Image: October 2014 Archives


Yesterday we visited the first part of the third and final stage of New York City's richest park, the High Line. We went with a Berlin friend who is visiting New York to attend a tech design conference and was very eager to see it. In fact, I think it was the only thing he had mentioned when we asked what he would like to do while here. Berlin has an enormous amount of green space, and Nico, who has been to New York before, knows the poverty of our own.

There was a light drizzle all afternoon, which may explain my reluctance to capture more images than that of this faux-naturalistic arrangement of wild flowers somewhere above the tracks.

I generally love the rain, so the dampness probably can't explain my mild melancholy as we traced our path north above our neighborhood, starting at the 18th Street stairs. The number of new high-rise luxury apartments (they're always 'luxury apartments', aren't they?) which continue to spring up barely a few feet away from the re-conceived elevated garden path has always depressed me. Even before spotting the latest crop yesterday I had wondered, and only half in jest, when we would reach the critical mass which would block the sun altogether, preventing anything, even its iconic weeds, from surviving on what the New York Times calls "the cherished cause of Western Manhattanites".

Then I saw, straight ahead, the wall of the enormous under-construction high-rise which looms above the park exactly where it abruptly turns toward west, at 30th Street. We turned and walked toward the Hudson River, soon clearing its mass. The view was then completely open in that direction, as well as north to 34th Street and the Javits Convention Center, and even far to the east (especially once we arrived where the section curves to the north), above what had once been the West Side Yard. Open, that is, for now. Parts of the yards have already been covered in steel and concrete, in anticipation of the Hudson Yards Redevelopment Project, an enormous corporate investment for 'developing' the former rail yards with high rises. Some of the buildings planned will apparently rival the height of the Empire State Building, already beginning to take a back seat to the developments on 57th Street.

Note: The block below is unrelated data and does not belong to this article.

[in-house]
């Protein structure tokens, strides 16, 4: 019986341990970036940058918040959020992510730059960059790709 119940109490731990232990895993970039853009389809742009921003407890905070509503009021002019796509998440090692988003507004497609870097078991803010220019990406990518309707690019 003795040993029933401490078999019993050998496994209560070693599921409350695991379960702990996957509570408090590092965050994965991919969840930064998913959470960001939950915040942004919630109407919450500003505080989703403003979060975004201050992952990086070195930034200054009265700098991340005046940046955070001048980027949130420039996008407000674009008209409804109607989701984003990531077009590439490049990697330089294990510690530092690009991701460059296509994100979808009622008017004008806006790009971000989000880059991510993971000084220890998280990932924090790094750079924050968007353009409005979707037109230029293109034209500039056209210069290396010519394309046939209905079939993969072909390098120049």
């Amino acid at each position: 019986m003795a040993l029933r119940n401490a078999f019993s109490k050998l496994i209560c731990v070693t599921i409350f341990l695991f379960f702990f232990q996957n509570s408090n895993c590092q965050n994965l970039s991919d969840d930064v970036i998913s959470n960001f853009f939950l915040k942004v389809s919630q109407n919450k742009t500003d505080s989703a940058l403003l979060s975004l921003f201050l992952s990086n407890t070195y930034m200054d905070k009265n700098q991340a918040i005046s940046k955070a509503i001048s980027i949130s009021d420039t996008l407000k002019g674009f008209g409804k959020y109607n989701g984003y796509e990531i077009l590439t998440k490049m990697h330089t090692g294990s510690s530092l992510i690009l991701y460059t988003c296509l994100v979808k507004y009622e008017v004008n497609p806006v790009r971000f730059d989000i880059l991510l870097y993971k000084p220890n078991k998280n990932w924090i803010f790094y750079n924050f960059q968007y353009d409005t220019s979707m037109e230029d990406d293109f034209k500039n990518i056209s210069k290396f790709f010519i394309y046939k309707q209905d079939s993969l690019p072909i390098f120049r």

The platform of the Hudson Yards Project will be at the same height as our much-vaunted 'aerial greenway', and the new buildings will actually present the only views available from this third section of the park - except for the window to the west, toward the Hudson, between 30th and 34th streets (the proximity of the West Wide Highway and Hudson River Park would seem to ensure that view at least remains).

The best part about the new section? I would say it's the fact that, in its more natural-looking state, it really is, more than the first two sections do, a bit more like what attracted people to the abandoned West Side Line in the first place.

The worst part? The certain knowledge that much of what makes it special now will be reduced, co-opted by the capitalist greed which cynically adopted the park in the end.

Also, for me this paragraph is probably the brightest section of the Times story linked in the third paragraph above [neither the Mayor nor his parks commissioner attended last month's formal opening of the section]:

Mr. de Blasio, a Brooklynite who prefers the scruffier fields of Prospect Park, is less focused on forging new urban green space than on reviving old ones. He has called for wealthy private conservancies -- similar to the one that oversees the High Line -- to share financial resources with impoverished parks around the city.

This page is an archive of entries in the Image category from October 2014.

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